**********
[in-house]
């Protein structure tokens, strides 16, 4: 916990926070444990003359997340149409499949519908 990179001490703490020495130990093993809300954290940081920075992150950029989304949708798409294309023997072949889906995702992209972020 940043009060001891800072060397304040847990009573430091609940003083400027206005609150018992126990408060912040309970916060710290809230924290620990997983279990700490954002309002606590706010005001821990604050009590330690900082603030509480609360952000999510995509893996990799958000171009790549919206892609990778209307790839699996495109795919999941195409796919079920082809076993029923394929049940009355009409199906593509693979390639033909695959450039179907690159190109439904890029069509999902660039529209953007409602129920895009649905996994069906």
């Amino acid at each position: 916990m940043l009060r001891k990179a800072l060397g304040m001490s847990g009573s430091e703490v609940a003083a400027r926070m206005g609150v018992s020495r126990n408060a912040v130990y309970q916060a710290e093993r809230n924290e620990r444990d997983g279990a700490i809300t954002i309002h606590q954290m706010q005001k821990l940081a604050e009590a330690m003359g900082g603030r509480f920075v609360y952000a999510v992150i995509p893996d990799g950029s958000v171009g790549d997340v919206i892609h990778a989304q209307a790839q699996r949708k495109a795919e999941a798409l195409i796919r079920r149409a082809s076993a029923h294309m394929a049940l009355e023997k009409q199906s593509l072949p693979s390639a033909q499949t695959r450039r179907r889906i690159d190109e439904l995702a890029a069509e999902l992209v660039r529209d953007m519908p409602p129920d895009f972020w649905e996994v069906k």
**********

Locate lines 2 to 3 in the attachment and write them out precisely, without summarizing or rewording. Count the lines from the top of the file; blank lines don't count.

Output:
């Protein structure tokens, strides 16, 4: 916990926070444990003359997340149409499949519908 990179001490703490020495130990093993809300954290940081920075992150950029989304949708798409294309023997072949889906995702992209972020 940043009060001891800072060397304040847990009573430091609940003083400027206005609150018992126990408060912040309970916060710290809230924290620990997983279990700490954002309002606590706010005001821990604050009590330690900082603030509480609360952000999510995509893996990799958000171009790549919206892609990778209307790839699996495109795919999941195409796919079920082809076993029923394929049940009355009409199906593509693979390639033909695959450039179907690159190109439904890029069509999902660039529209953007409602129920895009649905996994069906």
């Amino acid at each position: 916990m940043l009060r001891k990179a800072l060397g304040m001490s847990g009573s430091e703490v609940a003083a400027r926070m206005g609150v018992s020495r126990n408060a912040v130990y309970q916060a710290e093993r809230n924290e620990r444990d997983g279990a700490i809300t954002i309002h606590q954290m706010q005001k821990l940081a604050e009590a330690m003359g900082g603030r509480f920075v609360y952000a999510v992150i995509p893996d990799g950029s958000v171009g790549d997340v919206i892609h990778a989304q209307a790839q699996r949708k495109a795919e999941a798409l195409i796919r079920r149409a082809s076993a029923h294309m394929a049940l009355e023997k009409q199906s593509l072949p693979s390639a033909q499949t695959r450039r179907r889906i690159d190109e439904l995702a890029a069509e999902l992209v660039r529209d953007m519908p409602p129920d895009f972020w649905e996994v069906k």